Wednesday, November 29, 2006


For those who know me you might know a little of our last minute trip to Disney a year ago this week. It was during Mickey's Very Merry Christmas Celebration. And I can't think of a better time for us to have been there. I can't think of a place that could have transported us out of the circumstances, even if it was just for a moment, better than Disney World did. We all needed it at that moment.
Due to the circumstances at the time, I'm sure some thought, "What is he doing?" I have this to say; "Grace rarely ever makes sense to those looking in from the outside." This was a grace trip and was worth every bit of what we spent to be there. As Much as Thanksgiving this year brought back memories of a year ago, this whole Holiday Season will be a time of remembrance. And what a year it has been.
When you find yourself in messy times. When you feel so out of control and fear is ready to pounce. Don't ever give up. Grace and love can take the biggest messes and redeem them and work transformations deep inside all involved. I now know that, and so do these three girls and their mom, and if they don't yet....they will some day.

We are all better today because of the Holiday Season a year ago.

This is a statement of faith that came from a quote I found during that painful time as I began to feel a  deep healing work of grace at work inside me. This is still one of my favorite quotes today.
"What may at first seem fragile becomes, instead, a journey toward a rendezvous with grace."
Never give up.

And may you all enjoy the Savior and your family and friends this Holiday Season.

Thursday, November 23, 2006


I'm sitting here on Thanksgiving morning with the smells of rotisserie turkey hanging in the air. I'm looking forward to the time with family and friends today.

I'm also thinking back on the year I have had. Something happened in my family last year on this day that set in motion a most beautiful change. It didn't start out that way though. It was a pain that ripped me from deep inside and has set in motion an incredible transformation. I had no idea how God was going to use what seemed to me to be the scariest thing I had ever faced.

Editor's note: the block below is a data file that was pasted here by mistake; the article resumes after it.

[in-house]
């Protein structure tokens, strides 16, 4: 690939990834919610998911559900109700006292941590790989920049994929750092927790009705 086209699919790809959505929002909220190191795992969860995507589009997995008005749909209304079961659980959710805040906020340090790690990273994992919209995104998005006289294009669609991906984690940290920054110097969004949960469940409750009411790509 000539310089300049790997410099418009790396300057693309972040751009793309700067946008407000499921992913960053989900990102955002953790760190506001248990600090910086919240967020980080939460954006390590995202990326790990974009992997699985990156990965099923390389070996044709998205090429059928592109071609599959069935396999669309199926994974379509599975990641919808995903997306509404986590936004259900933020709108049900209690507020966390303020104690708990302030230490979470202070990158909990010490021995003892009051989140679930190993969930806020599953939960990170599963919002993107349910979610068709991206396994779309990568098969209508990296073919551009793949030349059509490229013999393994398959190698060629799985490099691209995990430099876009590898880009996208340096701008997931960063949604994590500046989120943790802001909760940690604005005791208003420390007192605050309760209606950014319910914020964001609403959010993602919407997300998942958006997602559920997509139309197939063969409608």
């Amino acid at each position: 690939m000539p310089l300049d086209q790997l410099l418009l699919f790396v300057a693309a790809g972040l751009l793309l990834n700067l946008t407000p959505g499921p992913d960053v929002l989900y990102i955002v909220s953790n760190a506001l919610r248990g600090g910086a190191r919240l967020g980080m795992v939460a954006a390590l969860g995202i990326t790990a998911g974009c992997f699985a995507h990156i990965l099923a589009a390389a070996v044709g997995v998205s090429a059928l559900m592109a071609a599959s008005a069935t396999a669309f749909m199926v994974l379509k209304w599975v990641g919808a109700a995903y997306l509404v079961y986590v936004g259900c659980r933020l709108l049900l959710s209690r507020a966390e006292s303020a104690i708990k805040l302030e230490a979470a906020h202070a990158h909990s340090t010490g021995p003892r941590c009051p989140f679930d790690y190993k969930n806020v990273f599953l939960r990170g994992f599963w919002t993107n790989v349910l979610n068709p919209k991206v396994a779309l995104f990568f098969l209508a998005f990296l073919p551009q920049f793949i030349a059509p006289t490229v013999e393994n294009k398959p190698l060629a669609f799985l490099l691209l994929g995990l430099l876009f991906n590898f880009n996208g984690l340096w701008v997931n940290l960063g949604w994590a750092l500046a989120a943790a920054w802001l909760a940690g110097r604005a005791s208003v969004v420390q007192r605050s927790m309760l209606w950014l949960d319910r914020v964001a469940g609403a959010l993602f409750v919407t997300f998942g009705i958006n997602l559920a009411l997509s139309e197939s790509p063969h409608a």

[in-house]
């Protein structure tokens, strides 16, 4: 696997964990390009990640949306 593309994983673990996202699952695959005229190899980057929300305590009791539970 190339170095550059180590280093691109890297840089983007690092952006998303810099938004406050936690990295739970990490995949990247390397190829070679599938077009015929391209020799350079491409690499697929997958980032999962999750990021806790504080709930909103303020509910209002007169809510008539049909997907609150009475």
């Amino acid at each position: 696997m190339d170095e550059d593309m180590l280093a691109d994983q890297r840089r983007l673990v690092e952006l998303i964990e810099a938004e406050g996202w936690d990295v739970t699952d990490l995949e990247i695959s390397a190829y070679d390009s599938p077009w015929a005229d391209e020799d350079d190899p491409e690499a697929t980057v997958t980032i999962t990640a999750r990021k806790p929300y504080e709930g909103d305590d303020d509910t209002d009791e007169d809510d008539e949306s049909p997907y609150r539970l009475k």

The details of the event are not important. It's funny how I can say that today because on this day last year, all it was about was the details of the event. Like I said, a beautiful change has taken place. One of the big changes could be described as, a big chunk of the law man I was last Thanksgiving I am no longer today. My whole family thanks God for this.

God had begun about 5-6 years ago to reveal to me how grace was the power unto inner change. To see the work of the cross as the ultimate act of radical grace that it really was. Why does it seem there must be acts of violent rumblings in the securities of our lives to bring us to a place of being vulnerable enough for these truths to penetrate? I don't know and today I don't care.

What had happened to me in the days, weeks and months that followed is nothing short of the breaking of a heart shaped by rules and law and the birthing of a heart learning to live grounded in the spirit of love and grace. This year has been about the changing of basically everything. This is not me. I would have not gone here on my own. So many thing about me are absolutely opposite of what they were last year at this time and I feel freer than I ever have.

All I can say is the veil was ripped a little more open and I have seen some wonderful things I had never seen. It had very little or nothing at all to do with myself or anything I had done. All I can think of that I had done, was I accepted the fact that I had come to the end of myself and my ability(or illusion there of) of being able to control myself, my children, my wife and the circumstances of life. It is to this revealing that I attribute most, if not all of the changes of this year. This seems to me to be, the absolute most important truth when it comes to walking in freedom with Christ. If we continue living thinking we must remain in control, God is left on the outside. Freedom will never be a reality if this change doesn't take place. We will continue to live in fear, we will be stressed, frustrated, angry, depressed, and unable to function except out of that fear, stress, frustration and anger.

These are the very things that I have felt the Spirit freeing me from this year. And it feels good. The things that are opening up before my very eyes are wonderful. I am living with expectancy of what is possible like never before. The expectancy of what is possible, is not about me anymore. It is so much bigger. It is about the story God is working out for all of His creation. I am a part of that but it isn't about me. And yet it is in a way also. I referred to it in one of my first posts as a blogger. It is a private dance at first with my savior but it doesn't remain only that. It opens up into a life of sharing my dance with those around me having their own private dance. It is a beautiful thing.

So, I have much to be thankful for today. But as I look back on this past year, the thing I am most thankful for is the deep pain of last Thanksgiving and what it set in motion.

Thanks for dropping by and listening. Hopefully the thinking out loud that goes on here at Faithfully Dangerous is an encouragement and a challenge to those who stop by.

Have a very wonderful Thanksgiving.

Wednesday, November 22, 2006